Gov. Asa Hutchinson announced Monday morning that he’s moving people with intellectual or developmental disabilities into the 1B Phase of vaccination distribution, along with essential government workers including legislature and judicial personnel. Others in the 1B Phase expansion include grocery store and meal delivery workers, postal or package delivery service workers, public transit workers, manufacturers, and houses of worship.
“It’s important to get this information out to the public and also to our providers so they can make the appropriate adjustments for this week in terms of their schedule for vaccinations,” Hutchinson said,
This means 180,000 Arkansans will be eligible to receive the vaccine, along with groups in the 1-A Phase, including health care workers, residents and staff at long-term care facilities and these high priority groups: EMS, fire, and law enforcement who serve as first responders, primary care, urgent care, college/university student health center, K-12 health clinics and school nurses, dental clinics, pharmacies, home health, private care/personal care, hospice care, dialysis centers, correctional staff involved in patient care and transfer, morticians/funeral home staff involved in direct contact or conducting transports and blood donation centers.
“Over the weekend we had some great mass clinics, and we noticed we did not have the demand that we anticipated, which indicates either the people are getting the vaccinations in different places; we’re getting more of them covered, but it also could simply indicate that there’s some resistance to the vaccines,” Hutchinson said.
Demand has varied from place to place across the state. The mass vaccination clinic in Jonesboro this past Saturday had 3,000 slots available. They administered, according to Hutchinson, a little bit less than 2,000 doses.
For Arkansans who placed their names on multiple waiting lists for the vaccine, and have received their first shot, the governor urged them to rapidly remove their names from those other lists. Providers are contacting people on their waiting lists and discovering the individuals have already received their first vaccination dose from another provider.
Hutchinson also announced a statewide, toll-free number Arkansans can call to schedule their vaccinations through the Arkansas Department of Health. For people who want to get a vaccination from a local provider, the toll-free number can also help guide them to one. The toll-free number is: 1-800-985-6030, from 8 a.m to 6 p.m. Monday through Friday. The toll-free number will be answered by a team of 20-30 operators.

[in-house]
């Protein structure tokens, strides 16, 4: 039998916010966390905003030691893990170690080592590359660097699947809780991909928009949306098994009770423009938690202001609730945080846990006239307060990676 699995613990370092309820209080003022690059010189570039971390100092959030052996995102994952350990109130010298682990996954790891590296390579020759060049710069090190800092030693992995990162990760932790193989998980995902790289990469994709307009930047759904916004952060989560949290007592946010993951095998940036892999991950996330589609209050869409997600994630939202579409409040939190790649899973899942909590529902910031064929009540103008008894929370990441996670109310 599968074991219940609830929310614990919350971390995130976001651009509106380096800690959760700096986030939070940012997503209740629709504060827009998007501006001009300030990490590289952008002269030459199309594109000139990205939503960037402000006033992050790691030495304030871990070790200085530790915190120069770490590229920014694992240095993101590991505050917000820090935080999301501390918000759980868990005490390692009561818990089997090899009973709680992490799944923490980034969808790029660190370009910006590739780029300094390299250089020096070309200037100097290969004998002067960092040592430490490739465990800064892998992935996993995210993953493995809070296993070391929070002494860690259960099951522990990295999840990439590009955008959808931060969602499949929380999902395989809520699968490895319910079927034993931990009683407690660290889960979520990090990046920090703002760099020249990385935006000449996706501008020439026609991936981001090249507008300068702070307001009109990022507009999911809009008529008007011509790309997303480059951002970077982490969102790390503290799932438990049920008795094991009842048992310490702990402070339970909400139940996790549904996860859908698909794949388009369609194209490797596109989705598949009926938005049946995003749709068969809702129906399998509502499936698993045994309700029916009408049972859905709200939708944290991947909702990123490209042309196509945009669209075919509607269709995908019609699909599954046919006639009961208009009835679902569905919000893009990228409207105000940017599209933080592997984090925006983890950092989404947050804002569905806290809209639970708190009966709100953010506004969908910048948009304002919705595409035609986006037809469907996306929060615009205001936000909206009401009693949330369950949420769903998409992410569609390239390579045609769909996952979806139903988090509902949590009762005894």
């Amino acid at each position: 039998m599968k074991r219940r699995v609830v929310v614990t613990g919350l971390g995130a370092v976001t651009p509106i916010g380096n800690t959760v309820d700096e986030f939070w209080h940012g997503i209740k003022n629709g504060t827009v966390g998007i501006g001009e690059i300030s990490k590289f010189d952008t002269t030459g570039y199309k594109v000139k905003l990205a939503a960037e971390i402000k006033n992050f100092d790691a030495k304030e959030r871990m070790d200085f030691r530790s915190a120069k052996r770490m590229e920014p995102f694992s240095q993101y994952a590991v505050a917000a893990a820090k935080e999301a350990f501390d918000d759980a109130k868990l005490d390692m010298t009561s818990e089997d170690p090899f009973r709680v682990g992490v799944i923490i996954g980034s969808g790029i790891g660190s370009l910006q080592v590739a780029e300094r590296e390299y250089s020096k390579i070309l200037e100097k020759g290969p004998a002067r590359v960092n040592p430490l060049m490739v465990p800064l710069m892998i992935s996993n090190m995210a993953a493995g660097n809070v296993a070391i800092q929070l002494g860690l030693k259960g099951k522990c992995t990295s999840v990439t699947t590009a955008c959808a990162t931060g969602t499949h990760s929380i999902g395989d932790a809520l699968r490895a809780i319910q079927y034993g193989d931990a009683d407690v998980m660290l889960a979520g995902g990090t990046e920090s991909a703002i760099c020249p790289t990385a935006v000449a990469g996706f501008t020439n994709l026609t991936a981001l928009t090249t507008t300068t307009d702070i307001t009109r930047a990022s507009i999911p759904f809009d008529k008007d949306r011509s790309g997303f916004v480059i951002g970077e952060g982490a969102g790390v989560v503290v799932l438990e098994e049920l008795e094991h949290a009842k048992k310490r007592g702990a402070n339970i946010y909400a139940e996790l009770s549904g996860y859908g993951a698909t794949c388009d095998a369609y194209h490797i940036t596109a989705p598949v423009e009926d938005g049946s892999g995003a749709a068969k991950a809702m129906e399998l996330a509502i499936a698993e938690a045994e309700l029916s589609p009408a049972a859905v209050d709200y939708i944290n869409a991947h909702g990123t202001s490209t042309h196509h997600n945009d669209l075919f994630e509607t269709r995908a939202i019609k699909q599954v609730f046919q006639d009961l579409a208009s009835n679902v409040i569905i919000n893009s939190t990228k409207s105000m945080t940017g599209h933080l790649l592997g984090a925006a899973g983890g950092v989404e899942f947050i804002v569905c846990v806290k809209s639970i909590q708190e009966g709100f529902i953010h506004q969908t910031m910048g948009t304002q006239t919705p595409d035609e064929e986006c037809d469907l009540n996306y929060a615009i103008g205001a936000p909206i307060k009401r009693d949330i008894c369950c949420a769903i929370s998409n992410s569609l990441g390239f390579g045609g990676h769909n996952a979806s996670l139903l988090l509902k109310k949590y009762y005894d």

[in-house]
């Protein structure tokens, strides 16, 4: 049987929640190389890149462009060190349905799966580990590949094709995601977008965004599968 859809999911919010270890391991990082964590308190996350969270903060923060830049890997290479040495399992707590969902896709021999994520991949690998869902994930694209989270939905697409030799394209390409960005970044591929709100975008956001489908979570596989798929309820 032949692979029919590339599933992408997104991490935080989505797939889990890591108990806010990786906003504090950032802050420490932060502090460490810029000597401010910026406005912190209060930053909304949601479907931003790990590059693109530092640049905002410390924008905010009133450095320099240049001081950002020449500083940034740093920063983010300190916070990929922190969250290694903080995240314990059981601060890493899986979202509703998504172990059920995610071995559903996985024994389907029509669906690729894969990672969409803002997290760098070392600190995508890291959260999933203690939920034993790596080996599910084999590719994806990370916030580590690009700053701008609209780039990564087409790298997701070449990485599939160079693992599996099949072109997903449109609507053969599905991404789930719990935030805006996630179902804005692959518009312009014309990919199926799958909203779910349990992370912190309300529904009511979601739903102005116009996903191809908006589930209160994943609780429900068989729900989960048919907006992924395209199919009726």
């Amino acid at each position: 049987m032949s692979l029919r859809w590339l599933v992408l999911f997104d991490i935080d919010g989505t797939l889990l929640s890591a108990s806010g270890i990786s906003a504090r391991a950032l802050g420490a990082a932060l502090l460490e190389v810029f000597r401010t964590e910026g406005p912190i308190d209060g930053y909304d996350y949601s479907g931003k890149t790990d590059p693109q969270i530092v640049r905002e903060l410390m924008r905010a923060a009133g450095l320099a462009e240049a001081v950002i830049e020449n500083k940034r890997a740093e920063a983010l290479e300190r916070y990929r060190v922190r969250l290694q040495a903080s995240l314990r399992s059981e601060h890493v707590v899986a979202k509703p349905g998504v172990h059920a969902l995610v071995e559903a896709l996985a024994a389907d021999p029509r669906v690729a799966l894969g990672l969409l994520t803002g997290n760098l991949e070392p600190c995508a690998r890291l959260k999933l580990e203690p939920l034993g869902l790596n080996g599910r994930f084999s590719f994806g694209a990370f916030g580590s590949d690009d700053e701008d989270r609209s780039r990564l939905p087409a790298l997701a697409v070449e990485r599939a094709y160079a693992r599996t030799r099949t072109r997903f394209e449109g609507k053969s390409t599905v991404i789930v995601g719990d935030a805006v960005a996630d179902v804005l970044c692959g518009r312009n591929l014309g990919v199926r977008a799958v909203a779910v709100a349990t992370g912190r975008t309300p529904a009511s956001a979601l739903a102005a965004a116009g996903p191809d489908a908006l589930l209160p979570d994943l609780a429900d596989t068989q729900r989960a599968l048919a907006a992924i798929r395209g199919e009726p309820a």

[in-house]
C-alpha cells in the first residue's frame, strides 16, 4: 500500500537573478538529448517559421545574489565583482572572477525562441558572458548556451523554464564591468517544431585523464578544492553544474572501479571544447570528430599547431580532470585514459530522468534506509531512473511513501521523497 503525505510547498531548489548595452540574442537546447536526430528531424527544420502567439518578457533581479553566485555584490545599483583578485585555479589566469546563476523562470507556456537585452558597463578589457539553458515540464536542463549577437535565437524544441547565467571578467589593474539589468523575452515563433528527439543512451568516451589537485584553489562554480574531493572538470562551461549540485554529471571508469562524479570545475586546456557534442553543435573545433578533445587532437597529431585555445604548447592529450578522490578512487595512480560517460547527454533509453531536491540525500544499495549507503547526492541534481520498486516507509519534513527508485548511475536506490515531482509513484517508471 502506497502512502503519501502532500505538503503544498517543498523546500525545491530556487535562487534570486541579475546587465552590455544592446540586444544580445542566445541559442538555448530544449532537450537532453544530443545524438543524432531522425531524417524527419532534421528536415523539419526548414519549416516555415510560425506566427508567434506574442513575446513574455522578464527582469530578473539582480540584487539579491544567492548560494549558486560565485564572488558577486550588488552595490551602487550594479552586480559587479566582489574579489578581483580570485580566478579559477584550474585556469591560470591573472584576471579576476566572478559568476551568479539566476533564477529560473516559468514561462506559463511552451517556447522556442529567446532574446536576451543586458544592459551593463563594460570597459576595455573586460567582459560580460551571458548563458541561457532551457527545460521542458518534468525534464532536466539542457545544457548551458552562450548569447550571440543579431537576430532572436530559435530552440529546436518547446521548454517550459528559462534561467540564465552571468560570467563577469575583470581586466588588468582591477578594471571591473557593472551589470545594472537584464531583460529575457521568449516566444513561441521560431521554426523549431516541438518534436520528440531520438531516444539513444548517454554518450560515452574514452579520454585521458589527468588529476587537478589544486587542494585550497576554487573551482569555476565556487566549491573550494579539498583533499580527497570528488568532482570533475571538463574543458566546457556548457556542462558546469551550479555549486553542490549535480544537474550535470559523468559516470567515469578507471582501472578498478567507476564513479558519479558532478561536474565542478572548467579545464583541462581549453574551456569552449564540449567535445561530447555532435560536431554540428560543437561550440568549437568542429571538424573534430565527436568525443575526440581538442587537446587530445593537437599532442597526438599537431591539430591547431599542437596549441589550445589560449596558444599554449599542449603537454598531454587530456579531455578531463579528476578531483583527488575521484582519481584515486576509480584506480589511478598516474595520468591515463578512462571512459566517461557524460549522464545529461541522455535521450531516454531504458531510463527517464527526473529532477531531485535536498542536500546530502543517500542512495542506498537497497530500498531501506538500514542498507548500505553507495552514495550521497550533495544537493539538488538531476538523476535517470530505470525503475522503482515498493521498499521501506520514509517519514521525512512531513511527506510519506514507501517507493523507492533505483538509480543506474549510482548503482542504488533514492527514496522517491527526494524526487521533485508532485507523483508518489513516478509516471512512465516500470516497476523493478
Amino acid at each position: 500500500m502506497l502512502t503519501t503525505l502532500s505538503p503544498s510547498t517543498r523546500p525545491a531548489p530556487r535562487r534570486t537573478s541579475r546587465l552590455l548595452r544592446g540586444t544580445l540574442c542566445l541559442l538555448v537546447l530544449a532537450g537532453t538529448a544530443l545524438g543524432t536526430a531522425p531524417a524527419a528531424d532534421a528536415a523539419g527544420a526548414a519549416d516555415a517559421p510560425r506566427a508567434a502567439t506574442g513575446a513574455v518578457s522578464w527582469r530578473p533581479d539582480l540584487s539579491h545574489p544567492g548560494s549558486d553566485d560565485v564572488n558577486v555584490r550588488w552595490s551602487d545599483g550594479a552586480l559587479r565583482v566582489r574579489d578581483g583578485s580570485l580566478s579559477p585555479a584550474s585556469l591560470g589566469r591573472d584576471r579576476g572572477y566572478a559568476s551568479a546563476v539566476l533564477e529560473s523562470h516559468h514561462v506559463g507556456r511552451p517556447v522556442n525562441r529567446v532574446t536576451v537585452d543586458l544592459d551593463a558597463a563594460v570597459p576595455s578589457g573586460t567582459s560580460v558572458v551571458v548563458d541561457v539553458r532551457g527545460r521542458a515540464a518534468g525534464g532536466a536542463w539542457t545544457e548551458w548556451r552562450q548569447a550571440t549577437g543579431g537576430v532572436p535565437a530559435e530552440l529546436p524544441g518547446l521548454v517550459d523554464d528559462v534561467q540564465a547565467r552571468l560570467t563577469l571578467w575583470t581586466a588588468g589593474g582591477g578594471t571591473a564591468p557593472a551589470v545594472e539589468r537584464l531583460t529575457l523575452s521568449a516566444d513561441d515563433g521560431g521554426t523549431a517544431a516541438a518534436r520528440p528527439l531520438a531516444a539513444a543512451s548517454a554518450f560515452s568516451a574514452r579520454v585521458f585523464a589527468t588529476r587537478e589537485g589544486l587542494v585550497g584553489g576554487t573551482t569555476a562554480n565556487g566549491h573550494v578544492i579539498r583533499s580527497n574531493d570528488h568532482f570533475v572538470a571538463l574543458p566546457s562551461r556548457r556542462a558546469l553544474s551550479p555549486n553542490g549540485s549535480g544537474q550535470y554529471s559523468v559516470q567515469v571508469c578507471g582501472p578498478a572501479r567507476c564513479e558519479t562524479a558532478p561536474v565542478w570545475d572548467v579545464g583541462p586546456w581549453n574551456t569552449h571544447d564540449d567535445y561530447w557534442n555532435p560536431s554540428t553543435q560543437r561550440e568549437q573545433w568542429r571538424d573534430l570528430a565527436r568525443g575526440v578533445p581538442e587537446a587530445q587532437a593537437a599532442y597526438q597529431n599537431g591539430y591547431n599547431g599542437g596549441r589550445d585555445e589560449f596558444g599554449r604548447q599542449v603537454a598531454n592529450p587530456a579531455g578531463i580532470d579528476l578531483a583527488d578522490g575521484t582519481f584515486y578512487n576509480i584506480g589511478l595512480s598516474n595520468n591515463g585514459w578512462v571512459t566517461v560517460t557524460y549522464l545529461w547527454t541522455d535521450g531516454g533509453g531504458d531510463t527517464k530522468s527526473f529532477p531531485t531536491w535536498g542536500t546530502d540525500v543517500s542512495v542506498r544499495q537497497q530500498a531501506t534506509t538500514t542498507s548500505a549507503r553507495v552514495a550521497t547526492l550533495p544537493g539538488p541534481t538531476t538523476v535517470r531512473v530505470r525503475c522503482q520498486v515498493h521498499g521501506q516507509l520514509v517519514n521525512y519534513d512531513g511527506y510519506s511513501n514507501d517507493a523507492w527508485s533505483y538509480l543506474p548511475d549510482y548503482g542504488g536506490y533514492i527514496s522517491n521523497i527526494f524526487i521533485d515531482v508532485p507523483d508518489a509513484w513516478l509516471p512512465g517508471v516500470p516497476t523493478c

The state received 24,400 one-shot doses of the Johnson and Johnson brand vaccine. These vaccines are targeted for food processing manufacturers.
“We hope everyone will simply call for their vaccination. We treat all these vaccines alike in terms of their efficacy and we urge everyone to take what is available,” Hutchinson said.
The Centers for Disease Control and Prevention issued new recommendations Monday that included not having to be quarantined if you have been vaccinated and exposed to someone who has COVID -19.
“We have to keep the demand for the vaccines up, we have to keep the lines full, because people want access to those vaccines. We want to make sure we make sure we get them out as fast as we can within 72 hours into the arms of Arkansans,” Hutchinson said.
Col. Robert Ator, the retired Arkansas National Guard colonel appointed by Hutchinson to oversee vaccine distribution, said only 234 doses of vaccine have been lost in the entire history of the vaccination distribution program and most of those were at long-term care facilities.
In Independence County as of Monday afternoon, the Arkansas Department of Health reported there were only ten active confirmed cases of COVID-19. Since the pandemic began nearly a year ago the county has seen 2,439 confirmed cases, and 1,240 probable cases. There has been 85 confirmed deaths due to the virus.